Before I go to ebay, I always checkout the cheapest prices on the item I want -it's surprizing how often people will pay more even when something is used. You might want to take a look at www.bestbikebuys.com or www.qbike.com -both are bike component price comparison sites (but be warned, they only cover certain online stores, not all of them). I feel sure you could save some money from the prices you quoted.

    Quote Originally Posted by stevage View Post
    I'll be picking up a Tricross Sport in the next couple of days, and have started to realise how much the accessories are going to cost me:

    Pedals: $125
    Shoes: $150
    Mudguards: $70 (not certain I'll get them)
    Rear pannier rack: $30-80
    Front pannier rack (maybe)
    Rear panniers: $100-250
    Toolbag: $10-25
    Handlebarbag: $50-100
    Bottle cage: $10

    (Bike is $1800)

    It strikes me that I can save some money buying some of this stuff on eBay. I had a bad experience with some rear panniers that fell apart, but what about pedals etc? Presumably I can research brands online before buying so I know they're not terrible. But then, it will only take one dud purchase (or even a component that doesn't fit) to make the whole thing a waste of time.

    I'm predicating all this on LBS's making a lot of profit out of accessories. Though this one gives 10% of all accessories bought at the same time as a bike..

    As an example, I saw these pedals for $35 rather than the $125 I was looking at spending at the LBS (probably not the same brand):
    http://cgi.ebay.com.au/Pedal-Touring...QQcmdZViewItem

    All advice welcome!

    Steve

  5. #5
    Long Distance Cyclist Machka's Avatar
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    I go with places like Nashbar, Sierra Trading Post, and MEC for my stuff. All three are less expensive than my LBS.

  6. #6
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    I like my LBS but I don't buy much from them, odds-and-ends-wise. Other than the bike I mean. I go there for service, at least when I've 'adjusted' something so thoroughly that I can't back up whatever I did and get it working again. For geegaws I mostly google for the lowest price. Although if I do discover some geegaw there I will buy it from them, out of a sense of obligation.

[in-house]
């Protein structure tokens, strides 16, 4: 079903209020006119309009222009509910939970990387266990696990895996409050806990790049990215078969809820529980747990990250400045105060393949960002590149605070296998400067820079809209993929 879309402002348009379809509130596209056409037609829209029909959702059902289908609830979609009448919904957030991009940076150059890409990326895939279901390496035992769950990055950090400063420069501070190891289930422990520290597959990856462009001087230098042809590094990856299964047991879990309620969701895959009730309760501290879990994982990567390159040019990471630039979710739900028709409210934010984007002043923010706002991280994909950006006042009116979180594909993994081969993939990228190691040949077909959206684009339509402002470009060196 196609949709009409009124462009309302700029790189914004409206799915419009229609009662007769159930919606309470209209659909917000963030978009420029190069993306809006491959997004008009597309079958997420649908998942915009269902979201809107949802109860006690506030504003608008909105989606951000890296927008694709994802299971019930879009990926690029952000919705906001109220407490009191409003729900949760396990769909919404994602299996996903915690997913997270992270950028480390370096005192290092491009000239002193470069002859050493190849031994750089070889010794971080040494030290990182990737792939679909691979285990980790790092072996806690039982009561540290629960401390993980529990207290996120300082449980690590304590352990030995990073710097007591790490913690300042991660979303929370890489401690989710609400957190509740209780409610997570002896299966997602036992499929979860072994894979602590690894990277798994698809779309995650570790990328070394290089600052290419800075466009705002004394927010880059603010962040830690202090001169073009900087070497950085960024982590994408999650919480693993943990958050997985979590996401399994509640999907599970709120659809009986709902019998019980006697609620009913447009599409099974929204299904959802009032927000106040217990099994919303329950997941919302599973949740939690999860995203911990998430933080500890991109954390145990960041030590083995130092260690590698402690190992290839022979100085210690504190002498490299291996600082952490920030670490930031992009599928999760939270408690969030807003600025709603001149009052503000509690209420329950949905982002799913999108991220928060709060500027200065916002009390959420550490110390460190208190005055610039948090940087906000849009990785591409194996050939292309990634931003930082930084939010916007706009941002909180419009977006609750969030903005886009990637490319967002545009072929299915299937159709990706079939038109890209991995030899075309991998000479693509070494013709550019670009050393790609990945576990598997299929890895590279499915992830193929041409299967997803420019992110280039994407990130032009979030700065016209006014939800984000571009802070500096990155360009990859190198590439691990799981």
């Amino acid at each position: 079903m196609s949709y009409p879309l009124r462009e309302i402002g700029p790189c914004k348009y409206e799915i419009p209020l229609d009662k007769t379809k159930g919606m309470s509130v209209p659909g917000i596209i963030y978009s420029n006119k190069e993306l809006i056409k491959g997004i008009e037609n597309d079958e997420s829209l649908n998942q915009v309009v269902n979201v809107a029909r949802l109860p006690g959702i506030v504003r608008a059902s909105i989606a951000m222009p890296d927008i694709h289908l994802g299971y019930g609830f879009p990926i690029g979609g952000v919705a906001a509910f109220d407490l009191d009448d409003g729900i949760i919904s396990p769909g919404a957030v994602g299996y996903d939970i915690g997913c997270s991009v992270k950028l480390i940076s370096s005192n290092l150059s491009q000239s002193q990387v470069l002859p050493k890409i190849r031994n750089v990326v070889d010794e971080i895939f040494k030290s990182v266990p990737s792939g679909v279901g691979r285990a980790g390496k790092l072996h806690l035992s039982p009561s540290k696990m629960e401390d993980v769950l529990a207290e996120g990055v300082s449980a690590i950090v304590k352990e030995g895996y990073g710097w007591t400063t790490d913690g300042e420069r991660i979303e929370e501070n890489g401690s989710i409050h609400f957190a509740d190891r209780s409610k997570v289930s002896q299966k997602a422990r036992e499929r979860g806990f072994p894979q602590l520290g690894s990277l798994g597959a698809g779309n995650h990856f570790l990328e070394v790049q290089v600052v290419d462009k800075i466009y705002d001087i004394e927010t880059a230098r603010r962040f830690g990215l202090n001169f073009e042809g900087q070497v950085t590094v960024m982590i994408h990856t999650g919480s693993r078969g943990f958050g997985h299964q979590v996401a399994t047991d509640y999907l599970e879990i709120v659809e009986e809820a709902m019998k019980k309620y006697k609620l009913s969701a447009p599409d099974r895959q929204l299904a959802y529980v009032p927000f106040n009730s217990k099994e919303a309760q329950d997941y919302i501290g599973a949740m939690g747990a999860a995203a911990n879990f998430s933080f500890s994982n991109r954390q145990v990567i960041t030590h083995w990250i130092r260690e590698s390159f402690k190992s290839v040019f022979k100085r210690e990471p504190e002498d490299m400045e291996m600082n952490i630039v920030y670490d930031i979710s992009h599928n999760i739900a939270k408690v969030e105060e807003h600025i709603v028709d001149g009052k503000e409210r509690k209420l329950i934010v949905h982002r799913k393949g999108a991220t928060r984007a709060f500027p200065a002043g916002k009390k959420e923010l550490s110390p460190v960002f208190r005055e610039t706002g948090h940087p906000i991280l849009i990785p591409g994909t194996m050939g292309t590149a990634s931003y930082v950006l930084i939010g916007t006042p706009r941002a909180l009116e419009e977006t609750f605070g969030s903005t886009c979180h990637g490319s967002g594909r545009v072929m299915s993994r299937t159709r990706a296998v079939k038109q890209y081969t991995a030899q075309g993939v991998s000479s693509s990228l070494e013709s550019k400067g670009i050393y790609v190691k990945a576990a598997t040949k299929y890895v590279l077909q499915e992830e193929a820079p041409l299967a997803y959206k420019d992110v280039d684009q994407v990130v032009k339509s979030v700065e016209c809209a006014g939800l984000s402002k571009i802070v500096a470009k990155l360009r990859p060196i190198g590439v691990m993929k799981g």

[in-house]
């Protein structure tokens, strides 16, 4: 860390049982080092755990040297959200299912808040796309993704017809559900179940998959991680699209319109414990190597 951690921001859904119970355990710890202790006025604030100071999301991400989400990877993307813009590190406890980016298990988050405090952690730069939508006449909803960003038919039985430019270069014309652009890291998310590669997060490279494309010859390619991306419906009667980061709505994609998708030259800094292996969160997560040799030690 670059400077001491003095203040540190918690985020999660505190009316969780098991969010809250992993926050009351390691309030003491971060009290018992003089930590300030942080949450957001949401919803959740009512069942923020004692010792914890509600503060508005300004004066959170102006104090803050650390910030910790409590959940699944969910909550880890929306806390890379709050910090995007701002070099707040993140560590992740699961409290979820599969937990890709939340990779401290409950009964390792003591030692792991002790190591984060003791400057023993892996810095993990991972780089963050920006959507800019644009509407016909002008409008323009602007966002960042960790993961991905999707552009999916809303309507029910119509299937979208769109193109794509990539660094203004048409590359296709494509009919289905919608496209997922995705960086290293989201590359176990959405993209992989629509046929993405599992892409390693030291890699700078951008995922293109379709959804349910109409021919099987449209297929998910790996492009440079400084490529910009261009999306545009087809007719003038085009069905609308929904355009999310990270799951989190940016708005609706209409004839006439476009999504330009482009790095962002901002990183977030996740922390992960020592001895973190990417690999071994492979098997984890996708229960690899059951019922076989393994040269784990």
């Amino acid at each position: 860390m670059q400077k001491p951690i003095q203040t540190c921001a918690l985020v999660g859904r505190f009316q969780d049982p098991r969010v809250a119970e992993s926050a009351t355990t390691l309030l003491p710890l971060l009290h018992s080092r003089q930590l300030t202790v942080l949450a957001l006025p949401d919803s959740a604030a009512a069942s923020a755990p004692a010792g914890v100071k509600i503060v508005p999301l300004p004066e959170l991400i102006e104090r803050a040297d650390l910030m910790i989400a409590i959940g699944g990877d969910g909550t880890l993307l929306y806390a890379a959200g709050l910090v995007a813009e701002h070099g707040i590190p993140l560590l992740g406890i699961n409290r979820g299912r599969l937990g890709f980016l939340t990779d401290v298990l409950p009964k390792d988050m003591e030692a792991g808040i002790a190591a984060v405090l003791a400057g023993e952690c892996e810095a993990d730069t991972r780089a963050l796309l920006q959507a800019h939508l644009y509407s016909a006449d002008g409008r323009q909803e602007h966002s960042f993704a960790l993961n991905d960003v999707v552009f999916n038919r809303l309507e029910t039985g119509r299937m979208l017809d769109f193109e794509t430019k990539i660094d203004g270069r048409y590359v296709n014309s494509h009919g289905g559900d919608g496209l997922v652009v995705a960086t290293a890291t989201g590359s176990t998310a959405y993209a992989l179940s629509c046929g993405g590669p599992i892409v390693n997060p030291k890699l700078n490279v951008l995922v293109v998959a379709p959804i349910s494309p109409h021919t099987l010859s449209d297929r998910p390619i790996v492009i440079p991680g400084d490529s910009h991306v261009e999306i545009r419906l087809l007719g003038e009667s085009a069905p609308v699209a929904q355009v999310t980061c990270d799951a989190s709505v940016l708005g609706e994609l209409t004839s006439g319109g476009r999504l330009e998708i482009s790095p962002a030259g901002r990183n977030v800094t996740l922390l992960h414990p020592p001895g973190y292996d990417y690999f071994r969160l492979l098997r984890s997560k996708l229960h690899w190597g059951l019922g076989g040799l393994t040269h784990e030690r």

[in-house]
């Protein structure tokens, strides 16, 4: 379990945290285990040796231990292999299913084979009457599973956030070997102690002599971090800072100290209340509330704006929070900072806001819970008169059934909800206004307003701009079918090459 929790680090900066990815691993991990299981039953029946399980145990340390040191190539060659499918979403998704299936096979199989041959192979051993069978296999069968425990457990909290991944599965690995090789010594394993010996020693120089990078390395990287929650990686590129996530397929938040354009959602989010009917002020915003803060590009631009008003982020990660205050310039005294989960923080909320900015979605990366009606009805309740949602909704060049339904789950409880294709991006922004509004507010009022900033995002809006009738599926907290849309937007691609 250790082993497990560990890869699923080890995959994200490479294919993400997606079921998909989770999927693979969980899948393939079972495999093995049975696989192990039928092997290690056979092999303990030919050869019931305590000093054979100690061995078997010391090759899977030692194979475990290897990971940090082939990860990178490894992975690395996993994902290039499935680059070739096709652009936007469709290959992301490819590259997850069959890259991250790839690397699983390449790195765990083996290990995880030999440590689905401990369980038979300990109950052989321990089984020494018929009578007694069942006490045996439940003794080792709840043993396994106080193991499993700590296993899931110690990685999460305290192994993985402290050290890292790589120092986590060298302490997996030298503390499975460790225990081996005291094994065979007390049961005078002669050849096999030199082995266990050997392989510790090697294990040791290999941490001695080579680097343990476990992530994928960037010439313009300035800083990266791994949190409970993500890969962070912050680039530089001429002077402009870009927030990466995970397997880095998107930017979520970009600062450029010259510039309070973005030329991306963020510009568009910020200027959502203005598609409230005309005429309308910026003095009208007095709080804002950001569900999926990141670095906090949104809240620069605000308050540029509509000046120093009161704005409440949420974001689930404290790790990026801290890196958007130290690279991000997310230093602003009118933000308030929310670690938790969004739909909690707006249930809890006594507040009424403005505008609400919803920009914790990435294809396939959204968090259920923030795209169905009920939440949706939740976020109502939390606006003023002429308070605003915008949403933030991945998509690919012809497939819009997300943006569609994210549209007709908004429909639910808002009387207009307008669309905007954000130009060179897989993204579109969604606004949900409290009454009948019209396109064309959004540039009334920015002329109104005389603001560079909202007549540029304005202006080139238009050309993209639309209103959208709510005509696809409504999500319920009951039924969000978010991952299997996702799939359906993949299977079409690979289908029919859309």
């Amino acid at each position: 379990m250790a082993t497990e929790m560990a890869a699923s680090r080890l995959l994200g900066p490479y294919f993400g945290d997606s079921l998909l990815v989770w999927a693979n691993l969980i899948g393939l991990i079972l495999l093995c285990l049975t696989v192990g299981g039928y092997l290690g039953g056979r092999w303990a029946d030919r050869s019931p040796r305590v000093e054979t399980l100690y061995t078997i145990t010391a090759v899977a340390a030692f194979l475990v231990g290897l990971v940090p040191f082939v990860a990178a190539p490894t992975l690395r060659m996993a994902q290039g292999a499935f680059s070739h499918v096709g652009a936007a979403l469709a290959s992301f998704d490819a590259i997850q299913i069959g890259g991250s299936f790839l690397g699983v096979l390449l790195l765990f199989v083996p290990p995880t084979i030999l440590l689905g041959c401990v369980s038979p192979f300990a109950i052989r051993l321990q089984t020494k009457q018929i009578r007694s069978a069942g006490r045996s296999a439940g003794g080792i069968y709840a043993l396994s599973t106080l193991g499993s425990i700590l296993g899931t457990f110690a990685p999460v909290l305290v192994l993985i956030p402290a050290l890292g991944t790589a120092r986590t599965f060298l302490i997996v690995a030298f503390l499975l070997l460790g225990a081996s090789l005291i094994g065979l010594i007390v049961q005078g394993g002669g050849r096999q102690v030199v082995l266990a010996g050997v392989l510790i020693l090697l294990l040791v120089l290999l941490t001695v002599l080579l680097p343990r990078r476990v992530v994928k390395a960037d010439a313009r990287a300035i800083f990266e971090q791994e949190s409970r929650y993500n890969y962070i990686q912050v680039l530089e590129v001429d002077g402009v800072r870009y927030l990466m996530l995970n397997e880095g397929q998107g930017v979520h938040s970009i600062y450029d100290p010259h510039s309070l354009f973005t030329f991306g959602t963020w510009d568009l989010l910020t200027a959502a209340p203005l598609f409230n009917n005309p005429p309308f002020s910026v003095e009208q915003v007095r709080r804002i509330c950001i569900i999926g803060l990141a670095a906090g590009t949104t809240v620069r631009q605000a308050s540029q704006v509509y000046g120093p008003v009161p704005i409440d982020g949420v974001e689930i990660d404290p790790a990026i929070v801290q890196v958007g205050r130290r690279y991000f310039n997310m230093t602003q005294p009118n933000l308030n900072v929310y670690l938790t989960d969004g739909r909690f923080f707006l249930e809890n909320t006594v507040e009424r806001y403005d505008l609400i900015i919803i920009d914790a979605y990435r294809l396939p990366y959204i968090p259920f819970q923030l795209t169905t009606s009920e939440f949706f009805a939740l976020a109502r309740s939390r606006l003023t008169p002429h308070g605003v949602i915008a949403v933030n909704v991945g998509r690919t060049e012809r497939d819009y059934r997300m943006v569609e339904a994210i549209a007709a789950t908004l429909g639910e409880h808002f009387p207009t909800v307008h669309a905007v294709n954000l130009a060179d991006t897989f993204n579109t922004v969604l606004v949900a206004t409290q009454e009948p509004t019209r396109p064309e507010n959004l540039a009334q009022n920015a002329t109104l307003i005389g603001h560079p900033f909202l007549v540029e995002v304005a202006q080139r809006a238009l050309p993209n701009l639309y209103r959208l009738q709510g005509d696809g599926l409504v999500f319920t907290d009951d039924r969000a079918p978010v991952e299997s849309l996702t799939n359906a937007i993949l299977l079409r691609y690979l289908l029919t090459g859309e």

7. #7
    cyclopath vik's Avatar
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    I buy more than half my parts/accessories locally. I've been using one particular LBS for over 12years. They give me great service and a 20% discount on parts/accessories. Often it is just as cheap to buy from them as it is online. I'd rather give them the business, be able to see what I am buying and be able to return it if there is a problem or if I change my mind. Even if it costs a bit more having a good LBS around is worth a small extra cost. A couple of times when I had warranty problems they put their weight behind my claim and got me great results fast. In one case they gave me a brand new wheel set off a floor model while they worked things out with the manufacturer.

    Having said that I do buy some things online - usually specialty parts my LBS doesn't understand or doesn't carry - like for my recumbents.

    Supporting a LBS has its benefits. I had a problem with the rear hub on my road bike on a busy Saturday AM just before I was leaving for a ride. The manager at my LBS took my wheel to the front of the service line and had my problem resolved in 5mins for free even though they had a load of customers to deal with. I was able to meet my friends and get that ride in.

    I wouldn't hesitate to talk to the manager of your LBS about a larger discount if you are buying a bike and want a load of accessories. Just tell him/her that you want to buy locally if they can help you on the price. I've had good luck with that in the past.
    safe riding - Vik
    VikApproved

  8. #8
    Junior Member
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    This is an interesting question. I would much prefer to buy from my LBS than on-line because I value the services that he provides. I would even pay a premium to do so. But the difference in prices is often huge.

    When I bought my Mondonico, I intended to buy all the pieces from my LBS who would then build it. When I compared the price of the Chorus gruppo on-line, the difference made me think someone was making a gross pricing error. When I confronted the LBS manager he just shrugged and said if I wanted to buy the gruppo on-line he would be happy to assemble it for $75. It was a no-brainer.

    Does anyone have any insight into the economics of the bike business that allows the on-line merchants to sell at such reduced prices and keeps LBS's in business in spite of the disparities?

  9. #9
    Senior Member